I don’t think you’re allowed to leave this exhibition without feeling awake in terms of issues related to social justice and current affairs. Definitely one to go to.




9 JUNE – 15 JULY 2017

Ndidi for president…

London Gallery Rosenfeld Porcini is showcasing the art works of the incredible Nigerian artist Ndidi Emefiele for the first time. Although the art has held several art exhibitions across the world, this showcase comes just when we needed it.

We’ve seen Ndidi’s work evolve so beautifully. For the past 9 months, she has worked on a new body of work which is now on display in the Rosenfeld Porcini gallery space. As usual, her works centre primarily on independent, self-reliant, fun, free-spirit, assertive and combative characters. Created via mixed media and aimed to stir a conversation on the role of women within contemporary Nigerian society.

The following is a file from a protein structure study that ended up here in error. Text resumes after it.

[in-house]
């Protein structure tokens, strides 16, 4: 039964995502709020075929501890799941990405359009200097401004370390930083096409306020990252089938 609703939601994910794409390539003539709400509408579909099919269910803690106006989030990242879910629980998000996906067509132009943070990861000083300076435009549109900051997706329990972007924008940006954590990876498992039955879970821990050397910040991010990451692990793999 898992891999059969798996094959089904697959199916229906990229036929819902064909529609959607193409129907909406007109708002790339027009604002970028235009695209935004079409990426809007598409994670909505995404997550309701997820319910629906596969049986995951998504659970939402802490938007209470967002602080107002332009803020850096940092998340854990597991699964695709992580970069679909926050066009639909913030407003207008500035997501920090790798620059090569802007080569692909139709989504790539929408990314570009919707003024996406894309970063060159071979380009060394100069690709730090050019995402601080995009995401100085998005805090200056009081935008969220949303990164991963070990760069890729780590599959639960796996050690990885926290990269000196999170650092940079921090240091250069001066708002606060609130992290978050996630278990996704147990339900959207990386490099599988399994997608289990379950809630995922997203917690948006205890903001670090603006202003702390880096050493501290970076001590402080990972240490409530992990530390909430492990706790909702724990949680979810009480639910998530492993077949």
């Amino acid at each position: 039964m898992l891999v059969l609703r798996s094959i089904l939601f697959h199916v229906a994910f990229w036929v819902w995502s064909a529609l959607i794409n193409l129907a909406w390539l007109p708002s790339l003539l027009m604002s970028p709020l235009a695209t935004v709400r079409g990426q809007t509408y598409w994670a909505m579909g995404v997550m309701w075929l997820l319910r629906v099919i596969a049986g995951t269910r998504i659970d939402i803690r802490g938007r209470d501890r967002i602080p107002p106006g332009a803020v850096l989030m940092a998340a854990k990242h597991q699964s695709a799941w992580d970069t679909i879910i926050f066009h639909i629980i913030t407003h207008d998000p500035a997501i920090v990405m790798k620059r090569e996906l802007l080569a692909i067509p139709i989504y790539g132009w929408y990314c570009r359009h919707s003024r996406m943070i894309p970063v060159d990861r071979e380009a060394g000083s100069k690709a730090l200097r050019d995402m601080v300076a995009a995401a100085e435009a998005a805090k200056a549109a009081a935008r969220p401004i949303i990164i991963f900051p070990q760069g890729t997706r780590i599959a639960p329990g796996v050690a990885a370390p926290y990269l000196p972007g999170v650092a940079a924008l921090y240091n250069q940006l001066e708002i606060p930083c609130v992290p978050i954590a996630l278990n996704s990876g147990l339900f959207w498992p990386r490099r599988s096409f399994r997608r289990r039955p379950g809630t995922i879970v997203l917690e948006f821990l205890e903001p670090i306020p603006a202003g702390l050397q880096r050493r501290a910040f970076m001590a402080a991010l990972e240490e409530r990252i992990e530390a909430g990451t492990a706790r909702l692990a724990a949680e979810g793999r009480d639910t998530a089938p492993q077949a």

Ndidi’s works are influential and you will understand why many years to come.

If you haven’t seen Ndidi’s works before, this is the occasion to definitely pop over to Rosenfeld Porcini.


37 Rathbone Street, London W1T 1NZ
Telephone: +44 [0]20 7637 1133


There is also an entrance to the gallery at

36 Newman Street, London W1T 1QH

Opening Hours:
Monday – Friday 11-7pm
Saturday 11–6pm




Johannesburg to Lagos: Upcoming African Art Exhibitions Summer 2017 [Part 1]

We love June so much. Not just for the lasting sunshine but for the incredible African art exhibitions happening around the globe. Whether you an African art dealer, enthusiast, gallery owner or even an artist, you can’t afford to miss this.

From modern and fancy, to classical and serene, we’ve got your next art outing sorted.

Here are our picks of highly anticipated art exhibitions at Africa’s leading art galleries that you must not miss:



Exhibitions in June-TheGlowingColours-2017
10 June – 1 July 2017

In The Rhetoric of the Image, Roland Barthes defines the advertising image as the most ‘intentional’ kind of image. Indeed, the messages behind adverts are direct and unambiguous to achieve their – supposedly – singular aim: selling the product.